Back in the 80's, when my stepdad was dying of bone cancer, I received a call from my mother one evening. She said he wanted to apologize to me, but to not feel obligated to offer forgiveness unless I really meant it.
When he got on the phone he was crying hysterically. Whether or not I realized it at the time, I know now that when we had this last conversation he was in excruciating pain. He died a few weeks later.
His apology was faltering, due to the extremity of his crying. At that moment in time my heart went out to him. I simply didn't have it within me to hate this man who had stolen my virginity, nor to use his feeble condition as an opportunity to get my revenge. The things I could have said! Oh, the torment I could have inflicted which still would have been mild compared to the 8 years that he forced himself on me. Well, I couldn't. Not only couldn't but it didn't even occur to me at the time.
It would be years down the road before I even remembered having this conversation with my abuser. When I did, I felt that I'd betrayed myself somehow. But now, I'm not so sure.
Isn't it true that a huge part of forgiveness is a willingness to forgive as opposed to harboring bitterness? It's not all emotion--surely our wills play a dominant role in the matter. When I reconsider my words to him (which I don't recall precisely, only that they extended forgiveness), something new occurs to me. I really did forgive him.
My journey of healing hadn't even begun way back in the 80's. My goodness, I would be close to 50 before I made much progress in the direction of recovery. But when I spoke forgiveness into the ear of my tormentor, it was authentic.
What's tripped me up is confusing the act of forgiveness with the necessary ongoing work of healing. I'm still dealing on a daily basis with the aftermath of what he did to me, but that doesn't negate the initial act of offering mercy to my stepdad on his deathbed.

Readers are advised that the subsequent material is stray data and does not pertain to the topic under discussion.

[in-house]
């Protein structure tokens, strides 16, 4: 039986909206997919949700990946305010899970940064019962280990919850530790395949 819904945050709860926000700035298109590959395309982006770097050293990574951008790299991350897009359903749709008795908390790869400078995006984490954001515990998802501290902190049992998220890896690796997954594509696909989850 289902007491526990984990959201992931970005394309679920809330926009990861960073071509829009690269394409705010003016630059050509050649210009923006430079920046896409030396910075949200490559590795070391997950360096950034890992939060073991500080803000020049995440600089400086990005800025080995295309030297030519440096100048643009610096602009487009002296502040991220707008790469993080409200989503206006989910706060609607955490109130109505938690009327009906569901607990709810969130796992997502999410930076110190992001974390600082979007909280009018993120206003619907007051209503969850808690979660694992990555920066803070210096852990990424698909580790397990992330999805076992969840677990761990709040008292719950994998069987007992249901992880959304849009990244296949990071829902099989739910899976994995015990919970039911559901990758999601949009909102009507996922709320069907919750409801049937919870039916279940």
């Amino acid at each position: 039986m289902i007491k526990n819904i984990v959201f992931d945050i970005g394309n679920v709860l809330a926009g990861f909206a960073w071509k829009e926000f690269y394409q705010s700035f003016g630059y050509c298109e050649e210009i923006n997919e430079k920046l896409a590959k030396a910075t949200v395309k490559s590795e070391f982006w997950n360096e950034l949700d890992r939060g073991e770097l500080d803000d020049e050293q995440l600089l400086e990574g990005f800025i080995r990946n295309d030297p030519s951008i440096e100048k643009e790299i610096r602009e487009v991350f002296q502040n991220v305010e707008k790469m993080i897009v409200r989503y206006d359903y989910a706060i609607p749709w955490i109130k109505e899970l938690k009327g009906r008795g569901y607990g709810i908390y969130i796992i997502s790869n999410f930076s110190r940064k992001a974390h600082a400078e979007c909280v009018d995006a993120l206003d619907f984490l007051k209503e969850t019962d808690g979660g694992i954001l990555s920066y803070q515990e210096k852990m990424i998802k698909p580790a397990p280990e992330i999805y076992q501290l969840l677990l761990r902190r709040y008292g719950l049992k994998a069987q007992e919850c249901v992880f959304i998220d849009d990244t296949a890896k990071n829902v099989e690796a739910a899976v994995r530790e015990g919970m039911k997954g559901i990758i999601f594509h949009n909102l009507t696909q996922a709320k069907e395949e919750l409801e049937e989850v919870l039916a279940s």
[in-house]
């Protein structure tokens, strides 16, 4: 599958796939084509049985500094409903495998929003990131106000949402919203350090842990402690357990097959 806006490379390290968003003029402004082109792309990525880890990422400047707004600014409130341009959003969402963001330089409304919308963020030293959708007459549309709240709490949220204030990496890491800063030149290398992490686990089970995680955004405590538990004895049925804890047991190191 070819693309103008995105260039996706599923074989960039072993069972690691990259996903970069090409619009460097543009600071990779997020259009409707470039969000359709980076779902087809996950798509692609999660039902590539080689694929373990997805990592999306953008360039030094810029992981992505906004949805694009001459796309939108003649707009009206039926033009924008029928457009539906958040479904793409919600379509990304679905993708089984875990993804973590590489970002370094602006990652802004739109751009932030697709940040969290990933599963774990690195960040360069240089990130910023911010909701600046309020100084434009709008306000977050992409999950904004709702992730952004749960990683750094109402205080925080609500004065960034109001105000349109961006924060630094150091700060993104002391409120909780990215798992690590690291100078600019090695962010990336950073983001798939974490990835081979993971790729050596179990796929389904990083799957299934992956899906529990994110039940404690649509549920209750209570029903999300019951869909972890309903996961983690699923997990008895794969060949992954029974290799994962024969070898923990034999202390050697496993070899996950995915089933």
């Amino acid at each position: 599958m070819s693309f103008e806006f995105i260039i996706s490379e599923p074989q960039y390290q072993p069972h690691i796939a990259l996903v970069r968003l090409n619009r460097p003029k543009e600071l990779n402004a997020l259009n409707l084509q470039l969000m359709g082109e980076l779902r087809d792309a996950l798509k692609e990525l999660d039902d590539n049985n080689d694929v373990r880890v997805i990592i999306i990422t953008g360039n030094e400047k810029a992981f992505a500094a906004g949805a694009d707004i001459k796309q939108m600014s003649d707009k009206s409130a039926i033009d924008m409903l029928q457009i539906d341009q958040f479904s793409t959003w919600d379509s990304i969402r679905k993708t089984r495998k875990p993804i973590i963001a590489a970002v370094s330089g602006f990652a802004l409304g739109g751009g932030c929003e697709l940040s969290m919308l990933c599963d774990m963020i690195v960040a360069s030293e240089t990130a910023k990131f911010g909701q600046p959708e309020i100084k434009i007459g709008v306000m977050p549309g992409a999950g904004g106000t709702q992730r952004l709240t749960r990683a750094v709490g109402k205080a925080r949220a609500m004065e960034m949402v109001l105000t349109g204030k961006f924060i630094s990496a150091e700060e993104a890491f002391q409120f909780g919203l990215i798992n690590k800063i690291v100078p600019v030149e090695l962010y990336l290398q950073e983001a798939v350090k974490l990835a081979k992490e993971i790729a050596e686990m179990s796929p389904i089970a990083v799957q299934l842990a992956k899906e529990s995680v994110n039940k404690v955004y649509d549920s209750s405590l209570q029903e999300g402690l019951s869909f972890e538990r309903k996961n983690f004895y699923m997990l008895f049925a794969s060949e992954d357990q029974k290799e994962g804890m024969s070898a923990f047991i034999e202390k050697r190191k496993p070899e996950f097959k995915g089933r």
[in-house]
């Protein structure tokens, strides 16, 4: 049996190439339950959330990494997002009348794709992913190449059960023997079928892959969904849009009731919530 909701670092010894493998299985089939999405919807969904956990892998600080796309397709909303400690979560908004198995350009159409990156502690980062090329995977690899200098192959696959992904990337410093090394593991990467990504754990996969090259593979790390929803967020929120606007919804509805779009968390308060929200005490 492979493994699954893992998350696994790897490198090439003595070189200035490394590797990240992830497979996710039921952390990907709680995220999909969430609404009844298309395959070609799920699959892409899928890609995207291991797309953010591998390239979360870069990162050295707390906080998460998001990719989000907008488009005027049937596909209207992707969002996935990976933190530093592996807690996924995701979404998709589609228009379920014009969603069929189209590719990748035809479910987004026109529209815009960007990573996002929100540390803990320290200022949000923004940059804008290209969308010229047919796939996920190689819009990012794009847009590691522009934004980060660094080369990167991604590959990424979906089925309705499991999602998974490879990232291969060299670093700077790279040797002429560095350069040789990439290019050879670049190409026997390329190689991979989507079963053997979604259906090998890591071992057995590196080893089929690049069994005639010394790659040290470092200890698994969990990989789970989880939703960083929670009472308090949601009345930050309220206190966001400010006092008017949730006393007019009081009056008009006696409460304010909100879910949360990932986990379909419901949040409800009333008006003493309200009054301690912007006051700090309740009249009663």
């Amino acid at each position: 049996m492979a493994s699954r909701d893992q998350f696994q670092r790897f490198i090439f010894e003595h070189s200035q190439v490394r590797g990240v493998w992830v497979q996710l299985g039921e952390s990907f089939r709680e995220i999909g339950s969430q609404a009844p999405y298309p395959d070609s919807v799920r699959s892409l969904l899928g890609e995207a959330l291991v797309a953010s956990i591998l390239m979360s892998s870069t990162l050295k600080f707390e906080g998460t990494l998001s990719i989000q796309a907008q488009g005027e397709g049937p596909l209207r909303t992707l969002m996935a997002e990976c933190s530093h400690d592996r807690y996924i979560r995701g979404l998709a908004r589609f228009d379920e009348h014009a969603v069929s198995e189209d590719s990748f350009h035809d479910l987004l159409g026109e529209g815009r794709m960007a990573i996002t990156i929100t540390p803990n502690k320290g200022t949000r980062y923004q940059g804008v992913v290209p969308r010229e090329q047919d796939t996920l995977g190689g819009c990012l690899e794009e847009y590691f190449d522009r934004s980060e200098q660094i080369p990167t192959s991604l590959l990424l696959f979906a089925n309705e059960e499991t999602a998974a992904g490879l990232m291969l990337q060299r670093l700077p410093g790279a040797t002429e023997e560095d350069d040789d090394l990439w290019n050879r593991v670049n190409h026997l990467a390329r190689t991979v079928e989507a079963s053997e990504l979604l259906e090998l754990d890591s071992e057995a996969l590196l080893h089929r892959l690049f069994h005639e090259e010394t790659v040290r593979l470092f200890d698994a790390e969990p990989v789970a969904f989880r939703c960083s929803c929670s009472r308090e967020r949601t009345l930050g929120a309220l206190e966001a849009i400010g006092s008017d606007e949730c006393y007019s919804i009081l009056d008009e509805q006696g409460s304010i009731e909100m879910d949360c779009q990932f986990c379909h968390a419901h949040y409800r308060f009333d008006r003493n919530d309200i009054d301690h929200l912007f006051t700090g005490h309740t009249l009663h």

I can't resist comparing The King of the Mountain's heartwrenching apology with the primly formal note from my mother several years ago. There was passion and angst in my abuser's plea for forgiveness. My mother's apology left me cold, and feeling somehow insulted. What made the difference? I think the fact that she's never been convinced that she really did anything wrong. How easy for her to put it all on my stepdad. There were clearly no tears shed when she wrote me the note, contrasted with his agonized cries.
In the wake of realizing I did indeed forgive him is a little current of excitement. I really am capable of forgiveness! My heart isn't cold and forbidding like my mother's, but open to the possibilities of extending grace where least deserved.
What will it take me to forgive her? Possibly more time than I'll have in this life. Though I was determined a couple of years ago to extend her forgiveness, I soon realized I just wasn't there yet. Not ready, and who knows when I will be. The wound created by her cold passivity and non-protection apparently goes deeper even than the 8 years of sexual abuse inflicted upon me by her hubby.
I did and I do forgive him. With sincerity of heart I hope he made his peace with God before he left this earth. I just hope that somewhere in this sad tale there is some component of hope, of new life, of grace.